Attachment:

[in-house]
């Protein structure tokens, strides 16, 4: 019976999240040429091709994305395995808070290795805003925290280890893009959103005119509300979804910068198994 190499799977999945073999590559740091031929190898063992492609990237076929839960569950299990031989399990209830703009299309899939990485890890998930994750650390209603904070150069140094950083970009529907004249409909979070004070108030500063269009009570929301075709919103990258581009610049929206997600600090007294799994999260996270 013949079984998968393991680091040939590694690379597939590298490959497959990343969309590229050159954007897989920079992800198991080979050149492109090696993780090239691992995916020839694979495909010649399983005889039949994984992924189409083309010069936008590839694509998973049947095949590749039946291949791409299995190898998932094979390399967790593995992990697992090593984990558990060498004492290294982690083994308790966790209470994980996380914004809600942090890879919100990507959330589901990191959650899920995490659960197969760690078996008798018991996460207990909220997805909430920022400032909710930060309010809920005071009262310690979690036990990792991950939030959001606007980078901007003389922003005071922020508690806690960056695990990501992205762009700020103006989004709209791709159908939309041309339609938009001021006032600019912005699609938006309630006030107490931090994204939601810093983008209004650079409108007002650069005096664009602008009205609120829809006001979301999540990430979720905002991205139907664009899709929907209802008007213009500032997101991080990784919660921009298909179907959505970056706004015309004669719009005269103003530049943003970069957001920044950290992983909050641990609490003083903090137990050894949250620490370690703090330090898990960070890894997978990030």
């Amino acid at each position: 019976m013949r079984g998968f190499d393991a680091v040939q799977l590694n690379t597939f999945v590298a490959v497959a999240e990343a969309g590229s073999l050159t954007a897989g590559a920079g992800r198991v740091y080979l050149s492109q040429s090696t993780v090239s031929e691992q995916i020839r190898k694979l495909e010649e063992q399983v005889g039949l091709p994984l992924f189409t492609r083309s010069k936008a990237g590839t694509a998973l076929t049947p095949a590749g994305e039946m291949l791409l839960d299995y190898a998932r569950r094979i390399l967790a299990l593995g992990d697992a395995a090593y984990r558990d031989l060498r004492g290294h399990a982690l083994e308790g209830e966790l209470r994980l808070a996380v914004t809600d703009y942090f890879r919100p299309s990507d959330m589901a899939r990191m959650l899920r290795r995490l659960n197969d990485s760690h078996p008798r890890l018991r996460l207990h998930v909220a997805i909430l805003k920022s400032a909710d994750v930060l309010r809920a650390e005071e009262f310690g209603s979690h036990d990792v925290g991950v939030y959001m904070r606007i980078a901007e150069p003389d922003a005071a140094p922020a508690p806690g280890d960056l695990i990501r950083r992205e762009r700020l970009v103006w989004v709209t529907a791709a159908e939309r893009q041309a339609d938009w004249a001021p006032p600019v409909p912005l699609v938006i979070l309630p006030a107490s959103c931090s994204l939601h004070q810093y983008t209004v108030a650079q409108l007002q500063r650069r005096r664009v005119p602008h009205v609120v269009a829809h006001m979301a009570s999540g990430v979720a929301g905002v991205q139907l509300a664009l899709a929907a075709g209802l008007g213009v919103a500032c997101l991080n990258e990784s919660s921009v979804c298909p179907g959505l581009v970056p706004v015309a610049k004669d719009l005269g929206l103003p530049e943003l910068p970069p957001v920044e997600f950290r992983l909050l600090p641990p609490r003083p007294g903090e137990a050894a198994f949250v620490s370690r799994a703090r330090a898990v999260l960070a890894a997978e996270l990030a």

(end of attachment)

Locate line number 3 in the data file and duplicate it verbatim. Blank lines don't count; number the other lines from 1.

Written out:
């Amino acid at each position: 019976m013949r079984g998968f190499d393991a680091v040939q799977l590694n690379t597939f999945v590298a490959v497959a999240e990343a969309g590229s073999l050159t954007a897989g590559a920079g992800r198991v740091y080979l050149s492109q040429s090696t993780v090239s031929e691992q995916i020839r190898k694979l495909e010649e063992q399983v005889g039949l091709p994984l992924f189409t492609r083309s010069k936008a990237g590839t694509a998973l076929t049947p095949a590749g994305e039946m291949l791409l839960d299995y190898a998932r569950r094979i390399l967790a299990l593995g992990d697992a395995a090593y984990r558990d031989l060498r004492g290294h399990a982690l083994e308790g209830e966790l209470r994980l808070a996380v914004t809600d703009y942090f890879r919100p299309s990507d959330m589901a899939r990191m959650l899920r290795r995490l659960n197969d990485s760690h078996p008798r890890l018991r996460l207990h998930v909220a997805i909430l805003k920022s400032a909710d994750v930060l309010r809920a650390e005071e009262f310690g209603s979690h036990d990792v925290g991950v939030y959001m904070r606007i980078a901007e150069p003389d922003a005071a140094p922020a508690p806690g280890d960056l695990i990501r950083r992205e762009r700020l970009v103006w989004v709209t529907a791709a159908e939309r893009q041309a339609d938009w004249a001021p006032p600019v409909p912005l699609v938006i979070l309630p006030a107490s959103c931090s994204l939601h004070q810093y983008t209004v108030a650079q409108l007002q500063r650069r005096r664009v005119p602008h009205v609120v269009a829809h006001m979301a009570s999540g990430v979720a929301g905002v991205q139907l509300a664009l899709a929907a075709g209802l008007g213009v919103a500032c997101l991080n990258e990784s919660s921009v979804c298909p179907g959505l581009v970056p706004v015309a610049k004669d719009l005269g929206l103003p530049e943003l910068p970069p957001v920044e997600f950290r992983l909050l600090p641990p609490r003083p007294g903090e137990a050894a198994f949250v620490s370690r799994a703090r330090a898990v999260l960070a890894a997978e996270l990030a």